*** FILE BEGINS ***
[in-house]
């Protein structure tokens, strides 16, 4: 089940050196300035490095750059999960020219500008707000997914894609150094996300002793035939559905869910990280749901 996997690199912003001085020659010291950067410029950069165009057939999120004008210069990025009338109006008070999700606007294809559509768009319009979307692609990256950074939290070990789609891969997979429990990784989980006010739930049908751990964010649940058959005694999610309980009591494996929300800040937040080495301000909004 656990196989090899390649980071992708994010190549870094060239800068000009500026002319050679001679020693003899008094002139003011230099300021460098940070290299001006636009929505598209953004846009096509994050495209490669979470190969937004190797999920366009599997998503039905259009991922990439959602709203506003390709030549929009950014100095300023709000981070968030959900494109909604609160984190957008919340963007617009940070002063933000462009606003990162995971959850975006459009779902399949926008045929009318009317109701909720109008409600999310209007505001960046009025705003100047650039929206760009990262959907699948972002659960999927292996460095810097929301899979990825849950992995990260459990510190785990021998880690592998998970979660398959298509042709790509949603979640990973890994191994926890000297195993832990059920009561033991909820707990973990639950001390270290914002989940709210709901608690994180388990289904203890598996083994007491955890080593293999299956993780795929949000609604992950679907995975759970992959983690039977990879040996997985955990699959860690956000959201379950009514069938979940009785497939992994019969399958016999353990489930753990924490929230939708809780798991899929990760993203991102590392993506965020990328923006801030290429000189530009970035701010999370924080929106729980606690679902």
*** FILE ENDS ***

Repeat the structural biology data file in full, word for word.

[in-house]
């Protein structure tokens, strides 16, 4: 089940050196300035490095750059999960020219500008707000997914894609150094996300002793035939559905869910990280749901 996997690199912003001085020659010291950067410029950069165009057939999120004008210069990025009338109006008070999700606007294809559509768009319009979307692609990256950074939290070990789609891969997979429990990784989980006010739930049908751990964010649940058959005694999610309980009591494996929300800040937040080495301000909004 656990196989090899390649980071992708994010190549870094060239800068000009500026002319050679001679020693003899008094002139003011230099300021460098940070290299001006636009929505598209953004846009096509994050495209490669979470190969937004190797999920366009599997998503039905259009991922990439959602709203506003390709030549929009950014100095300023709000981070968030959900494109909604609160984190957008919340963007617009940070002063933000462009606003990162995971959850975006459009779902399949926008045929009318009317109701909720109008409600999310209007505001960046009025705003100047650039929206760009990262959907699948972002659960999927292996460095810097929301899979990825849950992995990260459990510190785990021998880690592998998970979660398959298509042709790509949603979640990973890994191994926890000297195993832990059920009561033991909820707990973990639950001390270290914002989940709210709901608690994180388990289904203890598996083994007491955890080593293999299956993780795929949000609604992950679907995975759970992959983690039977990879040996997985955990699959860690956000959201379950009514069938979940009785497939992994019969399958016999353990489930753990924490929230939708809780798991899929990760993203991102590392993506965020990328923006801030290429000189530009970035701010999370924080929106729980606690679902």